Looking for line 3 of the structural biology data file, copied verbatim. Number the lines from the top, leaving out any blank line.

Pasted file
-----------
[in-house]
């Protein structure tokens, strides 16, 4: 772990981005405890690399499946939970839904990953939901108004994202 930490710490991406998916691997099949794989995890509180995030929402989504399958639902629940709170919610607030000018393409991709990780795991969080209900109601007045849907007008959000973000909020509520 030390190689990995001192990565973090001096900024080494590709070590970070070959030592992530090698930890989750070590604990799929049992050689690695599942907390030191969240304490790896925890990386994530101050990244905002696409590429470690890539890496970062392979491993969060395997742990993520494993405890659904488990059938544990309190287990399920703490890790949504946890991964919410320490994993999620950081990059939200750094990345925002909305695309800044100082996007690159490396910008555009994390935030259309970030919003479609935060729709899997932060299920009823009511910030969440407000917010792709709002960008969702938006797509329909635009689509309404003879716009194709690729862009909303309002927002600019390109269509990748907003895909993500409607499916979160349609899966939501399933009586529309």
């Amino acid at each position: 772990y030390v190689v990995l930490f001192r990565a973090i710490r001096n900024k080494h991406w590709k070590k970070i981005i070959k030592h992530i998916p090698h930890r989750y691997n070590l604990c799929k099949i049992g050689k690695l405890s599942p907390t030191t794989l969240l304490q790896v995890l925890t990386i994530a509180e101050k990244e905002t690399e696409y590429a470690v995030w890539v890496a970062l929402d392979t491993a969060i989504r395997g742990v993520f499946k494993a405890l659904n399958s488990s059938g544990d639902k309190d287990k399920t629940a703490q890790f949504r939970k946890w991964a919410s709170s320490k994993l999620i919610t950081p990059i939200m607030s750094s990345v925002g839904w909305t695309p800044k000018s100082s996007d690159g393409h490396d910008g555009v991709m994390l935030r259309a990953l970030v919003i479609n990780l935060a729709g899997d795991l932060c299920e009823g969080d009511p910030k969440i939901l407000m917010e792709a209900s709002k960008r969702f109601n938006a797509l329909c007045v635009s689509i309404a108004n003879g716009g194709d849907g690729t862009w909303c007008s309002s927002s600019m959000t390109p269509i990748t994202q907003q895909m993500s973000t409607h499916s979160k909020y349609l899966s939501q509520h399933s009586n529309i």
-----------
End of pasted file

């Amino acid at each position: 772990y030390v190689v990995l930490f001192r990565a973090i710490r001096n900024k080494h991406w590709k070590k970070i981005i070959k030592h992530i998916p090698h930890r989750y691997n070590l604990c799929k099949i049992g050689k690695l405890s599942p907390t030191t794989l969240l304490q790896v995890l925890t990386i994530a509180e101050k990244e905002t690399e696409y590429a470690v995030w890539v890496a970062l929402d392979t491993a969060i989504r395997g742990v993520f499946k494993a405890l659904n399958s488990s059938g544990d639902k309190d287990k399920t629940a703490q890790f949504r939970k946890w991964a919410s709170s320490k994993l999620i919610t950081p990059i939200m607030s750094s990345v925002g839904w909305t695309p800044k000018s100082s996007d690159g393409h490396d910008g555009v991709m994390l935030r259309a990953l970030v919003i479609n990780l935060a729709g899997d795991l932060c299920e009823g969080d009511p910030k969440i939901l407000m917010e792709a209900s709002k960008r969702f109601n938006a797509l329909c007045v635009s689509i309404a108004n003879g716009g194709d849907g690729t862009w909303c007008s309002s927002s600019m959000t390109p269509i990748t994202q907003q895909m993500s973000t409607h499916s979160k909020y349609l899966s939501q509520h399933s009586n529309i």